Vitamin D deficiency now so widespread that rickets is on the rise once againPosted: March 15, 2010
Submitted by vermont on March 14, 2010
(NaturalNews) A clinical review paper published in the British Medical Journal is warning the public that widespread vitamin D deficiency is resurrecting the once-obsolete disease called rickets. According to Professor Simon Pearce and Dr. Time Cheetham, authors of the paper, people are getting far too little sunlight exposure which is necessary for the body to produce adequate levels of vitamin D.
Nowadays, children spend most of their time indoors staring at computer and television screens rather than playing outside in the sunlight. On the rare occasion that they venture outside, zealous parents are quick to apply UV-blocking sunscreen that prevents the sun’s useful UVB rays from penetrating their skin and producing vitamin D. The result is an epidemic of vitamin D deficiency that is leading to all sorts of illness and disease.
Rickets, a disease in which a person’s bones do not properly develop and harden, results when a person is getting too little vitamin D and most likely not enough calcium. The U.S. Recommended Daily Allowance (RDA) for vitamin D is a mere 400 IU, an amount that is said to be adequate for preventing rickets.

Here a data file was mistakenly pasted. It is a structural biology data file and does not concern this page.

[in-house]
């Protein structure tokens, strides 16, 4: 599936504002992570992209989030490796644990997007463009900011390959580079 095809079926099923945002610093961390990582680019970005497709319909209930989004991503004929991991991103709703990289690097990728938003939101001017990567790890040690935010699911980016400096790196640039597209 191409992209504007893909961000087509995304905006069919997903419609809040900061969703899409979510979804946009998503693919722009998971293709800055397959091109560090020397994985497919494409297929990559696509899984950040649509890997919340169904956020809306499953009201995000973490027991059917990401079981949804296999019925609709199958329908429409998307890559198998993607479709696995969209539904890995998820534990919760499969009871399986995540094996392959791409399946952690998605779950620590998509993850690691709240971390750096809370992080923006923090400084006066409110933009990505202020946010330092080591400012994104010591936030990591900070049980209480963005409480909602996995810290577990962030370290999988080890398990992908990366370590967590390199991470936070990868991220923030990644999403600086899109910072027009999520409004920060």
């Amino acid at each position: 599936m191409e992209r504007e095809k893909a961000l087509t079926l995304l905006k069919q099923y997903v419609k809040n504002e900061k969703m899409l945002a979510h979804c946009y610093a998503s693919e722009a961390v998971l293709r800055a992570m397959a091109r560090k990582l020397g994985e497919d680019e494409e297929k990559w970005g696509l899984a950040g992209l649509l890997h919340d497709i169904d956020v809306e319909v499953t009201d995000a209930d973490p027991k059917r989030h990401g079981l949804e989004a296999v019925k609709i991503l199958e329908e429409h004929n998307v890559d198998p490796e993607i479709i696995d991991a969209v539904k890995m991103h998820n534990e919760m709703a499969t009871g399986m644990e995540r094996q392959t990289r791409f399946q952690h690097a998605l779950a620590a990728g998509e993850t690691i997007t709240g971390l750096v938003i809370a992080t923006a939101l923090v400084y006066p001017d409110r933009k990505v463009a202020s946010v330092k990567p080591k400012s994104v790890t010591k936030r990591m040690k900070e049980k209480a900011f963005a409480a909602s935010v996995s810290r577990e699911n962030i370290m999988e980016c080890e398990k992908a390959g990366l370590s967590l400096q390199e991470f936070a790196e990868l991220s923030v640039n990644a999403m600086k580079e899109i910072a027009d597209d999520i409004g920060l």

To put this amount into perspective, however, exposure to the summer sun for about 20 minutes is enough to produce up to 20,000 IU of vitamin D in the body. At this level, far more optimal health can be achieved. Yet the fact that children are beginning to develop rickets suggests that they are not even getting 400 IU a day, an amount that should be relatively easy to attain through a moderately healthy diet or a few minutes in the sun every day.
In the U.K., there are several hundred cases of rickets reported every year. According to statistics, more than 50 percent of the adult population in the U.K. is deficient in vitamin D as well. During the winter and spring months, more than 15 percent experience severe deficiency.
Researchers suggest that people with darker skin pigmentation are at a higher risk for rickets because they do not assimilate vitamin D from the sun’s UVB rays as easily as those with lighter skin do. Some experts believe that the changing ethnic profile of the U.K. may play a significant role in the onset of rickets while others point primarily to an overall lack of vitamin D among all ethnic groups.
Either way, the changing lifestyles among all people are partially to blame as people are not spending enough time outside and, when they do they are using too much sunscreen to obtain any sort of benefit from the sun. Overuse of sunscreen can be blamed on government health authorities, regulatory agencies, medical professionals, and mainstream media outlets that continually exaggerate the threat of developing skin cancer from sunlight exposure to the point that some people are afraid of getting any at all.
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